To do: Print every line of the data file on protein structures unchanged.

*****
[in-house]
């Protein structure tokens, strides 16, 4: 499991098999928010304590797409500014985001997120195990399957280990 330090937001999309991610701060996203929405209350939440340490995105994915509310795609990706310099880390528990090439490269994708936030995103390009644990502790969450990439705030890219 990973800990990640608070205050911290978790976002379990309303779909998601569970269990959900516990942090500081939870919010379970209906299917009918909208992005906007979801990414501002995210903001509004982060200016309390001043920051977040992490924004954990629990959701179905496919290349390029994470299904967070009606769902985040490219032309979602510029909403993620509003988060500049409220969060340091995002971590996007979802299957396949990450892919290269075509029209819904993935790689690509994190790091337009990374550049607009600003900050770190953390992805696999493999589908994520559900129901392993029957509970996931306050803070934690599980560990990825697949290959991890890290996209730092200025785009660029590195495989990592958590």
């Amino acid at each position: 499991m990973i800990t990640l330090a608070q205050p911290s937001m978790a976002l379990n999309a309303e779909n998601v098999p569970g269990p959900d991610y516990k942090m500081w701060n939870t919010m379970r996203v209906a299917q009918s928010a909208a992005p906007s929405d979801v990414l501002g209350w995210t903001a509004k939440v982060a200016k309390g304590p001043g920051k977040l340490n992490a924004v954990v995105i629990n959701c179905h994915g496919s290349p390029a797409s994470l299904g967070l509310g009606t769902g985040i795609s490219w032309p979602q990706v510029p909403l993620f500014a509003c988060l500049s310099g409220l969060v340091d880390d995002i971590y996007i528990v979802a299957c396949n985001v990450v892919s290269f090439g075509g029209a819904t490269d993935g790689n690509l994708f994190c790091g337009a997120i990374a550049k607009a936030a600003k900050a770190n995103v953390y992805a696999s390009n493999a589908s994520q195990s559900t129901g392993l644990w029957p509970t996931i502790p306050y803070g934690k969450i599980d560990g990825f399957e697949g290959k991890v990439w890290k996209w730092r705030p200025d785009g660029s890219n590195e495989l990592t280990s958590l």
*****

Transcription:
[in-house]
């Protein structure tokens, strides 16, 4: 499991098999928010304590797409500014985001997120195990399957280990 330090937001999309991610701060996203929405209350939440340490995105994915509310795609990706310099880390528990090439490269994708936030995103390009644990502790969450990439705030890219 990973800990990640608070205050911290978790976002379990309303779909998601569970269990959900516990942090500081939870919010379970209906299917009918909208992005906007979801990414501002995210903001509004982060200016309390001043920051977040992490924004954990629990959701179905496919290349390029994470299904967070009606769902985040490219032309979602510029909403993620509003988060500049409220969060340091995002971590996007979802299957396949990450892919290269075509029209819904993935790689690509994190790091337009990374550049607009600003900050770190953390992805696999493999589908994520559900129901392993029957509970996931306050803070934690599980560990990825697949290959991890890290996209730092200025785009660029590195495989990592958590």
């Amino acid at each position: 499991m990973i800990t990640l330090a608070q205050p911290s937001m978790a976002l379990n999309a309303e779909n998601v098999p569970g269990p959900d991610y516990k942090m500081w701060n939870t919010m379970r996203v209906a299917q009918s928010a909208a992005p906007s929405d979801v990414l501002g209350w995210t903001a509004k939440v982060a200016k309390g304590p001043g920051k977040l340490n992490a924004v954990v995105i629990n959701c179905h994915g496919s290349p390029a797409s994470l299904g967070l509310g009606t769902g985040i795609s490219w032309p979602q990706v510029p909403l993620f500014a509003c988060l500049s310099g409220l969060v340091d880390d995002i971590y996007i528990v979802a299957c396949n985001v990450v892919s290269f090439g075509g029209a819904t490269d993935g790689n690509l994708f994190c790091g337009a997120i990374a550049k607009a936030a600003k900050a770190n995103v953390y992805a696999s390009n493999a589908s994520q195990s559900t129901g392993l644990w029957p509970t996931i502790p306050y803070g934690k969450i599980d560990g990825f399957e697949g290959k991890v990439w890290k996209w730092r705030p200025d785009g660029s890219n590195e495989l990592t280990s958590l």